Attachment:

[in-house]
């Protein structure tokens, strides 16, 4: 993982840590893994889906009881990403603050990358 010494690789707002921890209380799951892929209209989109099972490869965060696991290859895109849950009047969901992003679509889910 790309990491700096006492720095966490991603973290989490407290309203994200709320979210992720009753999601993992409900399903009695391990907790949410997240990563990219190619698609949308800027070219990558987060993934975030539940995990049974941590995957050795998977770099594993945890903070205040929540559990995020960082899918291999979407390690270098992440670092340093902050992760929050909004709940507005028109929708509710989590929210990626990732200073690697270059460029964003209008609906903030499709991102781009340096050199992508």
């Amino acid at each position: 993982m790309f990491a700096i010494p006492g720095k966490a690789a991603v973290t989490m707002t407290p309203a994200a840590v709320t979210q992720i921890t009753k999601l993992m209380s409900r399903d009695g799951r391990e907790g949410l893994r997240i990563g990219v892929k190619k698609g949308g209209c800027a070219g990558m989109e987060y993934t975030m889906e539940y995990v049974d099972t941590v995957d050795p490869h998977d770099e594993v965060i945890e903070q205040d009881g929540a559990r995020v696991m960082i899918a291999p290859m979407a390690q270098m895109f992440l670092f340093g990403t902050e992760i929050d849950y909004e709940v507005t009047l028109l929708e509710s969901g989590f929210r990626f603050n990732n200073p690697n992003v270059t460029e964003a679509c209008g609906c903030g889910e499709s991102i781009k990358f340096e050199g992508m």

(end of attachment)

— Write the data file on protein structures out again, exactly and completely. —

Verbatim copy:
[in-house]
């Protein structure tokens, strides 16, 4: 993982840590893994889906009881990403603050990358 010494690789707002921890209380799951892929209209989109099972490869965060696991290859895109849950009047969901992003679509889910 790309990491700096006492720095966490991603973290989490407290309203994200709320979210992720009753999601993992409900399903009695391990907790949410997240990563990219190619698609949308800027070219990558987060993934975030539940995990049974941590995957050795998977770099594993945890903070205040929540559990995020960082899918291999979407390690270098992440670092340093902050992760929050909004709940507005028109929708509710989590929210990626990732200073690697270059460029964003209008609906903030499709991102781009340096050199992508």
């Amino acid at each position: 993982m790309f990491a700096i010494p006492g720095k966490a690789a991603v973290t989490m707002t407290p309203a994200a840590v709320t979210q992720i921890t009753k999601l993992m209380s409900r399903d009695g799951r391990e907790g949410l893994r997240i990563g990219v892929k190619k698609g949308g209209c800027a070219g990558m989109e987060y993934t975030m889906e539940y995990v049974d099972t941590v995957d050795p490869h998977d770099e594993v965060i945890e903070q205040d009881g929540a559990r995020v696991m960082i899918a291999p290859m979407a390690q270098m895109f992440l670092f340093g990403t902050e992760i929050d849950y909004e709940v507005t009047l028109l929708e509710s969901g989590f929210r990626f603050n990732n200073p690697n992003v270059t460029e964003a679509c209008g609906c903030g889910e499709s991102i781009k990358f340096e050199g992508m």